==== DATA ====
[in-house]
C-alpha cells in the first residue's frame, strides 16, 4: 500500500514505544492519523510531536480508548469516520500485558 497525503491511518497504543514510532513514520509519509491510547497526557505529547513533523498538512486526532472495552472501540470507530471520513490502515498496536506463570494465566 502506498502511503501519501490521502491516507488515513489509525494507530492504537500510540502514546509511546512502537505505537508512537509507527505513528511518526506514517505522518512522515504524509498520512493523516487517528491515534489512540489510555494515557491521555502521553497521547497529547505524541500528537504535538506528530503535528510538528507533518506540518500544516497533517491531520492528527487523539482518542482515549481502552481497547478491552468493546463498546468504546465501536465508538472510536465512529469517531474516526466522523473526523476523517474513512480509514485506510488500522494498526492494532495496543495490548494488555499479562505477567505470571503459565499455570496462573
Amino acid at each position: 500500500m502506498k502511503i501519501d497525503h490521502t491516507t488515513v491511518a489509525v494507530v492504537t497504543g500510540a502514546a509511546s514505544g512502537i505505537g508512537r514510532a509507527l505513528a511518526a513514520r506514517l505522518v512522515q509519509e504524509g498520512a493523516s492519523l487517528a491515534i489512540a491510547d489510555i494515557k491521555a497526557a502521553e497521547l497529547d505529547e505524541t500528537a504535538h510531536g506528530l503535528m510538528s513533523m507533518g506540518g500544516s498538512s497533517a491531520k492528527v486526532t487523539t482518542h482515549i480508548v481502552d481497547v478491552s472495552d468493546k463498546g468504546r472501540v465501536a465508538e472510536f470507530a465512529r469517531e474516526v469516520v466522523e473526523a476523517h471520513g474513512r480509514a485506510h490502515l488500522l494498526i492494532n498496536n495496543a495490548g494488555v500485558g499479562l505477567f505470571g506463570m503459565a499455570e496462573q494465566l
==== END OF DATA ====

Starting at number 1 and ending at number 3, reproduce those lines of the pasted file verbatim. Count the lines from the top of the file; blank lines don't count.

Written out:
[in-house]
C-alpha cells in the first residue's frame, strides 16, 4: 500500500514505544492519523510531536480508548469516520500485558 497525503491511518497504543514510532513514520509519509491510547497526557505529547513533523498538512486526532472495552472501540470507530471520513490502515498496536506463570494465566 502506498502511503501519501490521502491516507488515513489509525494507530492504537500510540502514546509511546512502537505505537508512537509507527505513528511518526506514517505522518512522515504524509498520512493523516487517528491515534489512540489510555494515557491521555502521553497521547497529547505524541500528537504535538506528530503535528510538528507533518506540518500544516497533517491531520492528527487523539482518542482515549481502552481497547478491552468493546463498546468504546465501536465508538472510536465512529469517531474516526466522523473526523476523517474513512480509514485506510488500522494498526492494532495496543495490548494488555499479562505477567505470571503459565499455570496462573
Amino acid at each position: 500500500m502506498k502511503i501519501d497525503h490521502t491516507t488515513v491511518a489509525v494507530v492504537t497504543g500510540a502514546a509511546s514505544g512502537i505505537g508512537r514510532a509507527l505513528a511518526a513514520r506514517l505522518v512522515q509519509e504524509g498520512a493523516s492519523l487517528a491515534i489512540a491510547d489510555i494515557k491521555a497526557a502521553e497521547l497529547d505529547e505524541t500528537a504535538h510531536g506528530l503535528m510538528s513533523m507533518g506540518g500544516s498538512s497533517a491531520k492528527v486526532t487523539t482518542h482515549i480508548v481502552d481497547v478491552s472495552d468493546k463498546g468504546r472501540v465501536a465508538e472510536f470507530a465512529r469517531e474516526v469516520v466522523e473526523a476523517h471520513g474513512r480509514a485506510h490502515l488500522l494498526i492494532n498496536n495496543a495490548g494488555v500485558g499479562l505477567f505470571g506463570m503459565a499455570e496462573q494465566l